Someone: A Novel
A fully realized portrait of one woman’s life in all its complexity, by the National Book Award–winning author
An ordinary life—its sharp pains and unexpected joys, its bursts of clarity and moments of confusion—lived by an ordinary woman: this is the subject of Someone, Alice McDermott’s extraordinary return, seven years after the publication of After This. Scattered recollections—of childhood, adolescence, motherhood, old age—come together in this transformative narrative, stitched into a vibrant whole by McDermott’s deft, lyrical voice.
Our first glimpse of Marie is as a child: a girl in glasses waiting on a Brooklyn stoop for her beloved father to come home from work. A seemingly innocuous encounter with a young woman named Pegeen sets the bittersweet tone of this remarkable novel. Pegeen describes herself as an “amadan,” a fool; indeed, soon after her chat with Marie, Pegeen tumbles down her own basement stairs. The magic of McDermott’s novel lies in how it reveals us all as fools for this or that, in one way or another.
Marie’s first heartbreak and her eventual marriage; her brother’s brief stint as a Catholic priest, subsequent loss of faith, and eventual breakdown; the Second World War; her parents’ deaths; the births and lives of Marie’s children; the changing world of her Irish-American enclave in Brooklyn—McDermott sketches all of it with sympathy and insight. This is a novel that speaks of life as it is daily lived; a crowning achievement by one of the finest American writers at work today. A Publishers Weekly Best Fiction Book of the Year
A Kirkus Reviews Best Fiction Book of 2013
A New York Times Notable Book of 2013
A Washington Post Notable Fiction Book of 2013
An NPR Best Book of 2013
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Reviewed by Julia MacDonnell for www.AuthorExpousre.com
SOMEONE (October 2014), Alice McDermott’s latest novel, just out in paperback, is as luminous as a votive candle, a small flame casting enchanted light into the shadowy reaches of a cathedral.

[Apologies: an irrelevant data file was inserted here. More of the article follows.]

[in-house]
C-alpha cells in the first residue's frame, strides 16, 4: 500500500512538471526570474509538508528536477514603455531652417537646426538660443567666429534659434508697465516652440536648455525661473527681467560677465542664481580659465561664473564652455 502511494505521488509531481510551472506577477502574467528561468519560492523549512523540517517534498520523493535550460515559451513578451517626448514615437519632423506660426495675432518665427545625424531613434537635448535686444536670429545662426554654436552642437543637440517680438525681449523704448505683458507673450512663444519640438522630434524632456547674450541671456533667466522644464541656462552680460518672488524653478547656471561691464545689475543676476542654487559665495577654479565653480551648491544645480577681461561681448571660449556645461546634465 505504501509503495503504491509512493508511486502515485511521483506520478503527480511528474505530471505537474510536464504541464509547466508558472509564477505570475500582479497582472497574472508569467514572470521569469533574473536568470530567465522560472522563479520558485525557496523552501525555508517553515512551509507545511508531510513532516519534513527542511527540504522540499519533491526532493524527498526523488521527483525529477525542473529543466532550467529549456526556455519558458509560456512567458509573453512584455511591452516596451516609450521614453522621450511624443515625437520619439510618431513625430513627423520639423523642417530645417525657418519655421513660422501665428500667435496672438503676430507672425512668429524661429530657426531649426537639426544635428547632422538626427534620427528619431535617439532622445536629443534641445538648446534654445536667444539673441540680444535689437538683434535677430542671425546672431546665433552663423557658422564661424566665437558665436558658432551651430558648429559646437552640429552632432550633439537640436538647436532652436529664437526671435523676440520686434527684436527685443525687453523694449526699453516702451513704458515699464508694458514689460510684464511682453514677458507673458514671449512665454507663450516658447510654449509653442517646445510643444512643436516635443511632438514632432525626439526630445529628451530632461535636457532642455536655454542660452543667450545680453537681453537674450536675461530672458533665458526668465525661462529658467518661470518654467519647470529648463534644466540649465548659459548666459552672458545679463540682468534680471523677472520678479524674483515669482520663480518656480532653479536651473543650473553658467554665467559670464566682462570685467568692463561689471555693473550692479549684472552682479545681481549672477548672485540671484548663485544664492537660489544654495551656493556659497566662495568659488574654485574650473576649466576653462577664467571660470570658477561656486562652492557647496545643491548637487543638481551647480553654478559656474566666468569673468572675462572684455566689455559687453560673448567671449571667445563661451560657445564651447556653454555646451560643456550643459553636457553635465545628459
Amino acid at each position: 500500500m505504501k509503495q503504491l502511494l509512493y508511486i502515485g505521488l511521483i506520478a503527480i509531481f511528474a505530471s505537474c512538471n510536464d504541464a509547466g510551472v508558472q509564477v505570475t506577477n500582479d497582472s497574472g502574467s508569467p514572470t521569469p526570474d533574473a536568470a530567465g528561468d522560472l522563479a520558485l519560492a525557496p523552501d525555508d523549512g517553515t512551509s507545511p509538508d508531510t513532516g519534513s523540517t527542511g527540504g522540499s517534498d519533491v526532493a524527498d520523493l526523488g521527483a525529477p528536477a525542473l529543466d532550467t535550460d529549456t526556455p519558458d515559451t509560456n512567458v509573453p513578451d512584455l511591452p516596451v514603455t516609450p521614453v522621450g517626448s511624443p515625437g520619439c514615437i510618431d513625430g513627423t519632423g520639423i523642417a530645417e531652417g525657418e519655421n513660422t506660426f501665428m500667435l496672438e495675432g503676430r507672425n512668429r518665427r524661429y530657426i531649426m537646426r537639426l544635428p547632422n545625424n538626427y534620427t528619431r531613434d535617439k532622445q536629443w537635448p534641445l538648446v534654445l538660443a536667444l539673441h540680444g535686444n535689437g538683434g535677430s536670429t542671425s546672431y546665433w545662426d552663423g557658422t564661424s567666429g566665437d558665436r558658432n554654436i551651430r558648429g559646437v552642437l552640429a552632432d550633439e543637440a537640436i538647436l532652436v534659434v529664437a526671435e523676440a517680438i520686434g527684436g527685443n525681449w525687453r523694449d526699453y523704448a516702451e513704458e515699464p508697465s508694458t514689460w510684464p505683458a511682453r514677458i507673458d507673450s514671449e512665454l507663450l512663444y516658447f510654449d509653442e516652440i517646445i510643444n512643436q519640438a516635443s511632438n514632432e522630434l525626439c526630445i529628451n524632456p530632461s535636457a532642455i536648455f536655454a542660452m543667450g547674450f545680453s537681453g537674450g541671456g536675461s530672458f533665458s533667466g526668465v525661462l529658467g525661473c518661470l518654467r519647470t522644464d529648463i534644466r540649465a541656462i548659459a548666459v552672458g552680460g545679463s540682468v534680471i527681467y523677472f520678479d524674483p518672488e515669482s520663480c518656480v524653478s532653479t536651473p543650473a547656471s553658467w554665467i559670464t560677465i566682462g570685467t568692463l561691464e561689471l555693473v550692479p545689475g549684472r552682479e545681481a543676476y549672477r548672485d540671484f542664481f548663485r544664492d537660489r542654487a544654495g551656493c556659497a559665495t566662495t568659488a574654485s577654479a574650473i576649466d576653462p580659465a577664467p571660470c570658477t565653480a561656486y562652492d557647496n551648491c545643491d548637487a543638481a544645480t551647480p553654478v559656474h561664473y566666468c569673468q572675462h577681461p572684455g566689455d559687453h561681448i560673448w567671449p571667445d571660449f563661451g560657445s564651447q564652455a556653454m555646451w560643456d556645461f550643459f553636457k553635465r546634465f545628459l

The cathedral in SOMEONE happens to be Brooklyn in the 1930s and 1940s, a fictional but utterly convincing neighborhood of Irish Catholic immigrants, devout and ambitious, convinced they've found the promised land of prosperity and security in their brownstone apartments; their proximity to Catholic parishes and each other; to public transportation and good jobs in Manhattan.
This short, lovely page-turner encompasses the life, from early childhood to old age, of Marie Commeford. It opens with the severely myopic Marie, at seven, sitting on her front stoop, observing the ebb and flow of neighborhood life where the enduring entertainment, beyond religious practice, is pondering the failures and successes of one another’s lives. She watches her neighbor Pegeen rush into their building. “Pegeen pulled open the door and the thin image in the glass shuddered like a flame…” (6). Thus Marie, “a shy child, a little girl cartoon, my heart pinned to my father’s sleeve,” (7) reveals herself to be a visionary observer of the daily life surrounding her.
Marie, intelligent and curious, but suffering from impaired vision and chagrined by her thick ugly eyeglasses, is coddled by her family’s love, and tethered close to home by her Catholicism. Her parents call her “the little pagan” in sharp contrast to her saintly brother Gabriel, a golden child whose apparent vocation becomes a fulcrum around which the family’s early life spins. Her mother tries to teach her, with limited success, the womanly arts of cooking and housekeeping. Eventually, through a family friend, Marie finds work as a hostess at a funeral home, where she acts as a kind of guardian angel for the bereaved.
Marie’s mother recalls Ireland as a place with “a burned taste in the air…a taste of wet ashes and doused fire” (13), one that could “make you believe you live in the aftermath of a nearby sorrow” (13). Her parents believe they've escaped but Marie, in her roles as daughter, sister, wife and mother, remains immersed, throughout her life, in all of the inescapable nearby sorrows: sudden deaths, long lingering illnesses, failed loves, a failed vocation. But she is also, just as often, surprised by love, overtaken by joy.
McDermott has stated that she wanted to tell, in SOMEONE, the life story of an unremarkable woman. But through the quiet elegance of her prose, Marie’s gift as a transcendent witness and narrator is immediately apparent. McDermott, whose novel CHARMING BILLY won a National Book Award, and whose other novels have been finalists for such major prizes as the Pulitzer Prize, eschews the typical conflict-crisis-resolution narrative structure in favor of an intricate collection of memories, moving back and forth through time. Events are connected not by chronology but by Marie’s felt experience: from that stoop as an innocent child of seven, to her collapse, in the next chapter, during her first pregnancy, while ordering a sandwich at a nearby deli. The connection: Pegeen’s assertion in the earlier scene, “Someone nice always helps me up” (5).
Every sentence flickers with meaning. Woven together, they offer an intricate tapestry of an ordinary life shot through with love and loss, joy and sorrow; surprise and delight on every page. SOMEONE may be an elegy to a lost world, but it is also a profound and deeply moving meditation on one woman’s richly experienced life.